The breast and ovarian cancer susceptibility gene BRCA1 plays a major role in the DNA damage response pathway. The lack of well-characterized human BRCA1-null cell lines has limited the investigation of BRCA1 function, particularly with regard to its role in ovarian cancer. We propagated a novel BRCA1-null human ovarian cancer cell line UWB1.289 from a tumor of papillary serous histology, the most common form of ovarian carcinoma. UWB1.289 carries a germline BRCA1 mutation within exon 11 and has a deletion of the wild-type allele. UWB1.289 is estrogen and progesterone receptor negative and has an acquired somatic mutation in p53, similar to the commonly used BRCA1-null breast cancer cell line HCC1937. We used ionizing radiation to induce DNA damage in both UWB1.289 and in a stable UWB1.289 line in which wild-type BRCA1 was restored. We examined several responses to DNA damage in these cell lines, including sensitivity to radiation, cell cycle checkpoint function, and changes in gene expression using microarray analysis. We observed that UWB1.289 is sensitive to ionizing radiation and lacks cell cycle checkpoint functions that are a normal part of the DNA damage response. Restoration of wild-type BRCA1 function in these cells partially restores DNA damage responses. Expression array analysis not only supports this partial functional correction but also reveals interesting new information regarding BRCA1-positive regulation of the expression of claudin 6 and other metastasis-associated genes and negative regulation of multiple IFN-inducible genes. (Mol Cancer Res 2007;5(1):35–45)

Ovarian carcinoma is the fourth leading cause of cancer death in American women and has the highest mortality of the gynecologic cancers. Approximately 10% to 15% of ovarian carcinomas occur secondary to an inherited mutation in BRCA1 or BRCA2 (1, 2) Inherited mutations in BRCA1 confer lifetime risks of breast cancer of 60% to 80% and of ovarian cancer of >25% to 50% (3, 4). A better understanding of the molecular events of ovarian transformation would facilitate improved surveillance, prevention, and therapy. Although recent advances have been made in developing mouse models for sporadic ovarian carcinoma (5-8), in vitro models for hereditary ovarian carcinoma are limited.

BRCA1 encodes a 1,863-amino-acid protein that associates with a multitude of proteins involved in cell cycle checkpoint regulation, DNA repair, transcription, chromatin remodeling, and ubiquitination (9-13), suggesting that BRCA1 plays a critical role in the cellular response to DNA damage. However, the exact mechanism by which BRCA1 functions in the DNA damage response is not completely understood, partly due to the paucity of human BRCA1-null cell lines available for study. Cellular models of hereditary ovarian cancer are especially lacking, with one ovarian endometrioid BRCA1-null cell line available for study (14), and two ovarian, papillary serous BRCA1-null lines recently developed from xenografts but not yet functionally characterized (15).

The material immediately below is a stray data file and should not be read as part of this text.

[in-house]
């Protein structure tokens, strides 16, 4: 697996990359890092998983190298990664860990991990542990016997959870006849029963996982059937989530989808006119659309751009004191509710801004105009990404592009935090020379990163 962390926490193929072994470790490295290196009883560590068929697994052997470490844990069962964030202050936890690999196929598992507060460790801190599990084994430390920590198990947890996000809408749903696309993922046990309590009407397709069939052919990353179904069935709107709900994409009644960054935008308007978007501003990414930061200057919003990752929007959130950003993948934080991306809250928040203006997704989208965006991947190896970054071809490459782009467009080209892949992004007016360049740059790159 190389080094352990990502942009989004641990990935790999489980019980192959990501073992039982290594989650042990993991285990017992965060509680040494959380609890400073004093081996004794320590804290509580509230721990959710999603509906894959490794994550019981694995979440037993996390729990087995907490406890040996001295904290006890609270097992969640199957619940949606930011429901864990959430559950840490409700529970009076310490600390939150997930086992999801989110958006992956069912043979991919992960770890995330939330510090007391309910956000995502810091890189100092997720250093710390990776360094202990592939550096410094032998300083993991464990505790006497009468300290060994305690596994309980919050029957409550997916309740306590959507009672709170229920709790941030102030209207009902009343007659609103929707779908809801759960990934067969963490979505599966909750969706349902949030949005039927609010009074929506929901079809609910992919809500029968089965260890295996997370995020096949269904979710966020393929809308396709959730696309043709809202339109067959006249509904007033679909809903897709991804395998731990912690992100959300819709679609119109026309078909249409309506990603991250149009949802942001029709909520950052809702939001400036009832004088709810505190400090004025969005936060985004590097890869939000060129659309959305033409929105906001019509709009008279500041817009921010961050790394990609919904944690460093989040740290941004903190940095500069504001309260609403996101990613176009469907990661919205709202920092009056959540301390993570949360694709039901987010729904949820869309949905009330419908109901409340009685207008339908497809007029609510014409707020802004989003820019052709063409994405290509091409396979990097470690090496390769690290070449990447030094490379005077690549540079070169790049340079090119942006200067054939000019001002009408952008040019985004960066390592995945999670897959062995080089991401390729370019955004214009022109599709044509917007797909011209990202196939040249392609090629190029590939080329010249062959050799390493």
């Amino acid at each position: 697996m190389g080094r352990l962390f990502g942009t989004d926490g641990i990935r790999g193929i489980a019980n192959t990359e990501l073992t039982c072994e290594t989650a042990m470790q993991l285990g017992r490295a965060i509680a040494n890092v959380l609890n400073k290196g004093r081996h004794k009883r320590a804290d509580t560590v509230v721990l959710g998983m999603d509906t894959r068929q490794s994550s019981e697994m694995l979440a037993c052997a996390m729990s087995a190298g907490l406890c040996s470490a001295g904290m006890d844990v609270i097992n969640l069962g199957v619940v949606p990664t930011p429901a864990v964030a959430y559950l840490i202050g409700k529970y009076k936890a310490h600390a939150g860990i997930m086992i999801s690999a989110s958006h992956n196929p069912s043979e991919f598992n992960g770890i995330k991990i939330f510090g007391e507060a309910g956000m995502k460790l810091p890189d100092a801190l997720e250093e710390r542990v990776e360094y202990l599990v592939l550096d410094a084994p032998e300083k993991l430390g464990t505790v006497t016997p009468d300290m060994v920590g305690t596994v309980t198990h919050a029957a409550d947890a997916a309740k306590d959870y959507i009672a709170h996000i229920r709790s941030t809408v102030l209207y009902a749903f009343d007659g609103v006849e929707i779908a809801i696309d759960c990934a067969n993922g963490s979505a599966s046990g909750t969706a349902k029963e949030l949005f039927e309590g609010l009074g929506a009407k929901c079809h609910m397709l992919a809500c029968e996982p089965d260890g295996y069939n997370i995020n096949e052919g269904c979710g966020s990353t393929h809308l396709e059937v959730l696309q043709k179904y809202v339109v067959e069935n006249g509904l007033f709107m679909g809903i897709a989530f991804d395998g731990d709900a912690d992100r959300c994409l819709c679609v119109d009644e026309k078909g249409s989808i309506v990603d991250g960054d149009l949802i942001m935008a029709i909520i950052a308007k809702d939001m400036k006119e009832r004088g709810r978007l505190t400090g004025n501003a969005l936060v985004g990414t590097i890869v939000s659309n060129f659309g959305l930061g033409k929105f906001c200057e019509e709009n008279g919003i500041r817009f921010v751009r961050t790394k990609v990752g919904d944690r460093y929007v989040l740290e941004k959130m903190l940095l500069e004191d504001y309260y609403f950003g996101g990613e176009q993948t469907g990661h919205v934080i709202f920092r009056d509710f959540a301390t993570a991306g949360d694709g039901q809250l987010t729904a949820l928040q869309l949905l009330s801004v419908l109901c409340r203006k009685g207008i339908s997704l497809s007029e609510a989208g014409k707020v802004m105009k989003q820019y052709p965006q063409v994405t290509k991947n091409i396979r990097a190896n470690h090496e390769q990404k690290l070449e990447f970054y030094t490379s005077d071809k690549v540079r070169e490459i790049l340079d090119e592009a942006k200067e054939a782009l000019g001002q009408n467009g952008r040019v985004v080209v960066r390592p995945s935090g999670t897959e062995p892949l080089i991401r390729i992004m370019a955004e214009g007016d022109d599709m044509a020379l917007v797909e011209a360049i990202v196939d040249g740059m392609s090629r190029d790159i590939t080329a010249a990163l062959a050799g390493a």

Ionizing radiation (IR) induces breaks in double-stranded DNA, the most severe DNA lesions that compromise genomic integrity if left unrepaired. Breaks in double-stranded DNA induce a robust DNA damage response that includes delays in cell cycle progression (induction of cell cycle checkpoints) and activation of DNA repair mechanisms (16, 17). Cell cycle checkpoints and DNA repair mechanisms are coordinated by multiple, complex signal transduction pathways and are highly dependent on the protein kinase function of the ataxia telangiectasia mutated (ATM) protein (18, 19). In response to DNA damage, ATM phosphorylates multiple proteins involved in cell cycle checkpoint regulation and DNA repair, including BRCA1 (20).

Our goal was to develop and characterize a unique BRCA1-null cell line to be used specifically to study BRCA1 function in ovarian cancer. In response to DNA damage induced by IR, our cell line (UWB1.289) lacks DNA repair and cell cycle checkpoint functions. We have also developed UWB1.289+BRCA1, a stable cell line in which wild-type BRCA1 function has been restored, as shown by partial rescue of the response to DNA damage. In addition, comparative expression array analysis of the two cell lines revealed BRCA1 involvement in the positive regulation of cell adhesion, invasion, and metastasis-associated genes, including members of the claudin family of genes implicated in cancer invasion and metastasis (21, 22). Array data also revealed a strong association between BRCA1 expression and the down-regulation of multiple IFN-inducible genes. Importantly, the direct propagation of UWB1.289 from an ovarian tumor of papillary serous histology will facilitate further critical analyses of BRCA1 function in ovarian cancer.

Molecular Characterization of the UWB1.289 Ovarian Tumor Cell Line

A germline BRCA1 mutation 2594delC was identified by the protein truncation test and confirmed by DNA sequencing of lymphocyte DNA from a woman with ovarian cancer. The BRCA1 mutation 2594delC leads to a stop at codon 845 of BRCA1. The 2594delC BRCA1 mutation has been previously reported in women with familial breast and ovarian cancer.6

6

Breast Cancer Information Core mutation database: http://research.nhgri.nih.gov/bic/.